2. Lady Gaga – The Fame
At times, Lady Gaga really annoys me – ridiculous crotch-thrusting outfits, too much make-up, hair like straw, insisting that she’s 22 when she looks about 40. But then I remember how great her songs are. The Fame is a remarkable debut, with barely a duff track, and the seamy seedy edge added by lyrics detailing an obsession with fame or a predilection for rough sex complement the killer choruses (more than most artists manage in an entire career) perfectly. Suddenly, her ‘I’m outrageous, me!’ get-up just doesn’t matter anymore.
3. Girls Aloud – Out Of Control
Tame by Girls Aloud’s standards, bloody brilliant by anyone else’s. Lacking the genre-pogoing bravery of Tangled Up, Out of Control still has its fair share of electrifyingly eclectic moments in Miss You Bow Wow (a seemingly endless segue of stunning choruses), Revolution In The Head and Live In The Country. The rest of the album may see the girls on more mellow mainstream form – yet on tracks as genuinely lovely as Rolling Back The Rivers, the magnificent melancholy of The Loving Kind and whirling ecstasy of Untouchable, who’s complaining?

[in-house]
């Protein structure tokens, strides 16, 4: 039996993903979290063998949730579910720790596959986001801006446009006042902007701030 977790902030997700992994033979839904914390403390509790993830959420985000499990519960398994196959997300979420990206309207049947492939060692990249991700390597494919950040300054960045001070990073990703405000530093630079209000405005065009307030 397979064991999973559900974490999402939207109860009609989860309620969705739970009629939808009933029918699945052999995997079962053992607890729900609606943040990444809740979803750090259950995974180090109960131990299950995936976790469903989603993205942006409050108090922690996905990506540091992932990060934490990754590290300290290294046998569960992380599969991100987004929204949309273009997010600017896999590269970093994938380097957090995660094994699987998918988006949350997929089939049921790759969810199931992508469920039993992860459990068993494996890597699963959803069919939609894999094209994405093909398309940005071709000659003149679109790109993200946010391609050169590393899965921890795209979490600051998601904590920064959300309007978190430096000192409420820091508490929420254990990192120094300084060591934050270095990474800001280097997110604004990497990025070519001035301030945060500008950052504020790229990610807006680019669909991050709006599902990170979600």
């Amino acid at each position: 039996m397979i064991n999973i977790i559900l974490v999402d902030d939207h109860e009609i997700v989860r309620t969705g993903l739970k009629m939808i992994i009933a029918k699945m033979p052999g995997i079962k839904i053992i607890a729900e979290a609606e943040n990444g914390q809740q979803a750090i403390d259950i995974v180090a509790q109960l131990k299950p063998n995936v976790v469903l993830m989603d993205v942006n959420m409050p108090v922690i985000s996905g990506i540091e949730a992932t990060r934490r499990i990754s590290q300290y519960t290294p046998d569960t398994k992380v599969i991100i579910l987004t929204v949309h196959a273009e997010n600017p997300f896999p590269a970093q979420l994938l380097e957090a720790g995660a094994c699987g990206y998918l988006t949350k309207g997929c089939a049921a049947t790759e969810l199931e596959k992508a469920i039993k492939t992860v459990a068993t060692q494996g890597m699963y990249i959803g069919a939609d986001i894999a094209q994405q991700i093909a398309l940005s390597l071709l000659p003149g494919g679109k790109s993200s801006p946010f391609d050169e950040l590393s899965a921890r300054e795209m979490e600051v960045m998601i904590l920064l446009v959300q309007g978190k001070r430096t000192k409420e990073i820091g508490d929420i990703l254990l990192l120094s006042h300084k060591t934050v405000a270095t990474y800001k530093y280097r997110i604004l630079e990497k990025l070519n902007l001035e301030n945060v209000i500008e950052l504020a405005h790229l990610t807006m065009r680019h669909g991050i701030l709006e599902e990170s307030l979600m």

4. Same Difference – Pop
If you like your music to come with bigger smiles than a sales assistant on commission, then this is the album for you. This is pop in primary colours with hundreds and thousands sprinkled liberally on top, with surprisingly strong vocals from the siblings (so clean-cut that they make the Andrex puppy look a little sordid in comparison). Pop has had epic key changes thrown at it like confetti – the elongated one in Nothing’s Gonna Stop Us Now should be framed and hung up in a gallery, it’s that amazing. From the glorious cover art, to the perfectly-picked material, Pop practically wags its tail with pure unadulterated joy. It’s as if Steps never went away.